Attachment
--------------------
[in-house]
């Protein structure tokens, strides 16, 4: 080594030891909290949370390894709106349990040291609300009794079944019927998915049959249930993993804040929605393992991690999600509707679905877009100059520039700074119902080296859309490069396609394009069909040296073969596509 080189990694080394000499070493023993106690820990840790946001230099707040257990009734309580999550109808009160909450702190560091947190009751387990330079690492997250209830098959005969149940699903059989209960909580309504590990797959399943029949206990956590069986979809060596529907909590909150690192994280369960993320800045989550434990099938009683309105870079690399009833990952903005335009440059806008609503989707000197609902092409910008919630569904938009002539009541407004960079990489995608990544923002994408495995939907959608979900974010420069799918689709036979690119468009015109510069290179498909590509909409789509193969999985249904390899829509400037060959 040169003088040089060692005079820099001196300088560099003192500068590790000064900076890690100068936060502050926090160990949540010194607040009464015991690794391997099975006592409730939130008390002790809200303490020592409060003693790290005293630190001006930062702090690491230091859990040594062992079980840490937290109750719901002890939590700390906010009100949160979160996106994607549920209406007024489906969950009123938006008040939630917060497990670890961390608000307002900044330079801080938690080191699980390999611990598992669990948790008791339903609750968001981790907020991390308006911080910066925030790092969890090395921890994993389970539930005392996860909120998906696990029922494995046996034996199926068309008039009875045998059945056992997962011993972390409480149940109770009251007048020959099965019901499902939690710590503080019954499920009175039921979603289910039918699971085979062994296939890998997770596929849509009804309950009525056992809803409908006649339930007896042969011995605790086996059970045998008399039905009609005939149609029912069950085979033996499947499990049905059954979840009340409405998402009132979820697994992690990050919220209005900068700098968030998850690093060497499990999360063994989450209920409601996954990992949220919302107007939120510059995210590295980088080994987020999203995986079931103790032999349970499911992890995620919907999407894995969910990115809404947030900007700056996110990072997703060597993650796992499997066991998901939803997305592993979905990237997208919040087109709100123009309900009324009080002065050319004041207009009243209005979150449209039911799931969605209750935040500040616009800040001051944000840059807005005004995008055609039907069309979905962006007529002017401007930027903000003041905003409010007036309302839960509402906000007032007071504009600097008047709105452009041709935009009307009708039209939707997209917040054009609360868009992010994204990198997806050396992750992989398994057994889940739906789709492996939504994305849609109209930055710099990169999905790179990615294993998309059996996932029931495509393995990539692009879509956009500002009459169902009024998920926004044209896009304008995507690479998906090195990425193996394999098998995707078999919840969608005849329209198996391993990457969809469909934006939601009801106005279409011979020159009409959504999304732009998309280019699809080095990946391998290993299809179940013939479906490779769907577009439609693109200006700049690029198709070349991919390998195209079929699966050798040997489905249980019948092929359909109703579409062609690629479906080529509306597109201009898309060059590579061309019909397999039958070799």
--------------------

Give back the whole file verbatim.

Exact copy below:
[in-house]
């Protein structure tokens, strides 16, 4: 080594030891909290949370390894709106349990040291609300009794079944019927998915049959249930993993804040929605393992991690999600509707679905877009100059520039700074119902080296859309490069396609394009069909040296073969596509 080189990694080394000499070493023993106690820990840790946001230099707040257990009734309580999550109808009160909450702190560091947190009751387990330079690492997250209830098959005969149940699903059989209960909580309504590990797959399943029949206990956590069986979809060596529907909590909150690192994280369960993320800045989550434990099938009683309105870079690399009833990952903005335009440059806008609503989707000197609902092409910008919630569904938009002539009541407004960079990489995608990544923002994408495995939907959608979900974010420069799918689709036979690119468009015109510069290179498909590509909409789509193969999985249904390899829509400037060959 040169003088040089060692005079820099001196300088560099003192500068590790000064900076890690100068936060502050926090160990949540010194607040009464015991690794391997099975006592409730939130008390002790809200303490020592409060003693790290005293630190001006930062702090690491230091859990040594062992079980840490937290109750719901002890939590700390906010009100949160979160996106994607549920209406007024489906969950009123938006008040939630917060497990670890961390608000307002900044330079801080938690080191699980390999611990598992669990948790008791339903609750968001981790907020991390308006911080910066925030790092969890090395921890994993389970539930005392996860909120998906696990029922494995046996034996199926068309008039009875045998059945056992997962011993972390409480149940109770009251007048020959099965019901499902939690710590503080019954499920009175039921979603289910039918699971085979062994296939890998997770596929849509009804309950009525056992809803409908006649339930007896042969011995605790086996059970045998008399039905009609005939149609029912069950085979033996499947499990049905059954979840009340409405998402009132979820697994992690990050919220209005900068700098968030998850690093060497499990999360063994989450209920409601996954990992949220919302107007939120510059995210590295980088080994987020999203995986079931103790032999349970499911992890995620919907999407894995969910990115809404947030900007700056996110990072997703060597993650796992499997066991998901939803997305592993979905990237997208919040087109709100123009309900009324009080002065050319004041207009009243209005979150449209039911799931969605209750935040500040616009800040001051944000840059807005005004995008055609039907069309979905962006007529002017401007930027903000003041905003409010007036309302839960509402906000007032007071504009600097008047709105452009041709935009009307009708039209939707997209917040054009609360868009992010994204990198997806050396992750992989398994057994889940739906789709492996939504994305849609109209930055710099990169999905790179990615294993998309059996996932029931495509393995990539692009879509956009500002009459169902009024998920926004044209896009304008995507690479998906090195990425193996394999098998995707078999919840969608005849329209198996391993990457969809469909934006939601009801106005279409011979020159009409959504999304732009998309280019699809080095990946391998290993299809179940013939479906490779769907577009439609693109200006700049690029198709070349991919390998195209079929699966050798040997489905249980019948092929359909109703579409062609690629479906080529509306597109201009898309060059590579061309019909397999039958070799």